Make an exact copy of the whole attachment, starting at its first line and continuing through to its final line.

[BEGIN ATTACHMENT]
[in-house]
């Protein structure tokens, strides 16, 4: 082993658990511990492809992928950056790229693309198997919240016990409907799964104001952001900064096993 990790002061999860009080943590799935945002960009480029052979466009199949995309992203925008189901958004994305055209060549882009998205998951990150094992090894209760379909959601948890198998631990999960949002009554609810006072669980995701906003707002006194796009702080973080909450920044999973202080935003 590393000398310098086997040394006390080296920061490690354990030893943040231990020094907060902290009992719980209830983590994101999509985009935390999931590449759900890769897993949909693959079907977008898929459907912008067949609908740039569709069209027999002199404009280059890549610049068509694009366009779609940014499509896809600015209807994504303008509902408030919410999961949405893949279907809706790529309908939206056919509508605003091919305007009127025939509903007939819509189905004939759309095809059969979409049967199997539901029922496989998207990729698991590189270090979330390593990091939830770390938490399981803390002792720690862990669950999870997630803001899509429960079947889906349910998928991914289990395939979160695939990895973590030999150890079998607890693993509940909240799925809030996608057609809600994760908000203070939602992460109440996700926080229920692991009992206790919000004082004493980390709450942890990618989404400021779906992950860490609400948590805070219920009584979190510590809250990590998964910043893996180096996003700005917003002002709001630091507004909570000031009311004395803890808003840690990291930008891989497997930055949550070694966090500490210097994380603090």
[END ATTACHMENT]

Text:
[in-house]
């Protein structure tokens, strides 16, 4: 082993658990511990492809992928950056790229693309198997919240016990409907799964104001952001900064096993 990790002061999860009080943590799935945002960009480029052979466009199949995309992203925008189901958004994305055209060549882009998205998951990150094992090894209760379909959601948890198998631990999960949002009554609810006072669980995701906003707002006194796009702080973080909450920044999973202080935003 590393000398310098086997040394006390080296920061490690354990030893943040231990020094907060902290009992719980209830983590994101999509985009935390999931590449759900890769897993949909693959079907977008898929459907912008067949609908740039569709069209027999002199404009280059890549610049068509694009366009779609940014499509896809600015209807994504303008509902408030919410999961949405893949279907809706790529309908939206056919509508605003091919305007009127025939509903007939819509189905004939759309095809059969979409049967199997539901029922496989998207990729698991590189270090979330390593990091939830770390938490399981803390002792720690862990669950999870997630803001899509429960079947889906349910998928991914289990395939979160695939990895973590030999150890079998607890693993509940909240799925809030996608057609809600994760908000203070939602992460109440996700926080229920692991009992206790919000004082004493980390709450942890990618989404400021779906992950860490609400948590805070219920009584979190510590809250990590998964910043893996180096996003700005917003002002709001630091507004909570000031009311004395803890808003840690990291930008891989497997930055949550070694966090500490210097994380603090």